Federal grants are not benefits or entitlements to individuals. Grants are intended for projects serving state, community, and local needs. Most federal funding goes to state and local governments, which in turn may make subawards to local entities such as eligible nonprofit organizations. Local governments seeking funds for community services, infrastructure, and economic revitalization may be eligible to tap into state or federal funds. Government funding may also be available for nonprofit organizations, including faith-based groups, for initiatives such as establishing food kitchens or after-school tutoring programs—for faith-based grant recipients, projects must benefit the community at large and not solely the groups' members or parishioners.
For individuals seeking financial help (such as starting or expanding a small business, or educational assistance), benefits or loans may be available.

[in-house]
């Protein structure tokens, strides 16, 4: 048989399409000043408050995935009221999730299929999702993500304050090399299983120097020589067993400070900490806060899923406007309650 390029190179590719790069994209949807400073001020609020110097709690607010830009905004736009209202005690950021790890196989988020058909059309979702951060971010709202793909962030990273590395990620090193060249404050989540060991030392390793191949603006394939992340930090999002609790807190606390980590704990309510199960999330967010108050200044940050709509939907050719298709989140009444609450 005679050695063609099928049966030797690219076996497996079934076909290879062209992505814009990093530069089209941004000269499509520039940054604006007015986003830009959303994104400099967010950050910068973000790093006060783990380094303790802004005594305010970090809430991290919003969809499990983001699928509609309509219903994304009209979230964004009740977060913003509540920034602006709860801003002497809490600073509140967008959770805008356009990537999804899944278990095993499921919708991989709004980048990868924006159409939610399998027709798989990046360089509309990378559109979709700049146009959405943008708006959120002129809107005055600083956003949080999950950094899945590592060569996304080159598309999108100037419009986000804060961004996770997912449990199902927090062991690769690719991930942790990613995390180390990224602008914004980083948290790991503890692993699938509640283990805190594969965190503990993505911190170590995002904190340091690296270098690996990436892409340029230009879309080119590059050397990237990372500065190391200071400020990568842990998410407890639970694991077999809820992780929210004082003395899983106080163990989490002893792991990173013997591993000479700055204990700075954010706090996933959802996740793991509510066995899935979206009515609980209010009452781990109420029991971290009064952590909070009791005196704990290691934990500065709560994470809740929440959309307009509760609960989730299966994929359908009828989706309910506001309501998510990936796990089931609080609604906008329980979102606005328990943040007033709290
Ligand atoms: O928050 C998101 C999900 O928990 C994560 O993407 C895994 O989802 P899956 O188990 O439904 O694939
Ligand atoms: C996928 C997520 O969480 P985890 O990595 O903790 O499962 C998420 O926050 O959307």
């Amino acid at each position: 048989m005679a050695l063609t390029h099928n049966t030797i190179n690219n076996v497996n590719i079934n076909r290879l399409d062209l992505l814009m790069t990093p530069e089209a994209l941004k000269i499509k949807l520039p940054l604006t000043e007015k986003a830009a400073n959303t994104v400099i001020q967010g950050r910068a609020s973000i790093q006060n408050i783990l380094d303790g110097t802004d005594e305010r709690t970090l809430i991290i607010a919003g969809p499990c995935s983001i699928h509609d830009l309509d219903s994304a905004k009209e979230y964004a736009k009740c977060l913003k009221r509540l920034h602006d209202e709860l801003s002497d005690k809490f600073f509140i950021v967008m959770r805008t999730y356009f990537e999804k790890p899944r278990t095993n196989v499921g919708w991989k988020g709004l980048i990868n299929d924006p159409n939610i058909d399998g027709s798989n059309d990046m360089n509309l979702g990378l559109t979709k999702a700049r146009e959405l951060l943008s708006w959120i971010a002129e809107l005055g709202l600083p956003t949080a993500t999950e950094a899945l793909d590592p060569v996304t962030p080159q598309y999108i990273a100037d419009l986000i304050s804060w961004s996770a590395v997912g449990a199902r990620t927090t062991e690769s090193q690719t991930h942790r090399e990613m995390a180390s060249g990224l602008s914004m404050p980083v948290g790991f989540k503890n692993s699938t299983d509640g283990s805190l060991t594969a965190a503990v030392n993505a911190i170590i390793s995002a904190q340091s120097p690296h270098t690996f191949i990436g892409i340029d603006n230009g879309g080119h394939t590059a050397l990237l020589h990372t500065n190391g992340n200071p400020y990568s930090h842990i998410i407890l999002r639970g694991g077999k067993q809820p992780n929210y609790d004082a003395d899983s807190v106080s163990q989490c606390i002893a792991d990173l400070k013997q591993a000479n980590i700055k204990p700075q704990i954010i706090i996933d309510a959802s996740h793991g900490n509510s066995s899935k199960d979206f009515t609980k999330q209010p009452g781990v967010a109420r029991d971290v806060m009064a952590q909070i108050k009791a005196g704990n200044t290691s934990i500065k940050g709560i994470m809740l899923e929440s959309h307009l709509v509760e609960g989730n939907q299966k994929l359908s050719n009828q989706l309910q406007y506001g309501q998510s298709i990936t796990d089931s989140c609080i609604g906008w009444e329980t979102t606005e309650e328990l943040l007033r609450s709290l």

Groups seeking funding for projects need first to determine the most appropriate sources of funds. Because government funds may be limited, sources of private funding should also be considered. State and community foundations may be particularly interested in funding local projects; however, many projects may require a combination of government and private funding. Local business or private foundation funding might be appropriate for supporting local memorials or programs. Community fund-raising may be more suitable for school enrichment activities, such as band or sports uniforms or field trips.
For eligible state and local governments and nonprofit organizations, identifying appropriate programs, and then contacting federal and state agencies early in the process, before submitting formal applications, is recommended. Federal offices located in states or regions often handle federal grant applications and disbursement of funds. State government departments and agencies also fund projects and administer federal block grants.
Many groups or organizations are eligible to apply for government grants. Typically, most grantees fall into the following categories:1
Some constituents may have seen or heard media advertisements claiming federal grants are available to help them. However, the Federal Trade Commission (FTC), the nation's consumer protection agency, cautions grantseekers:2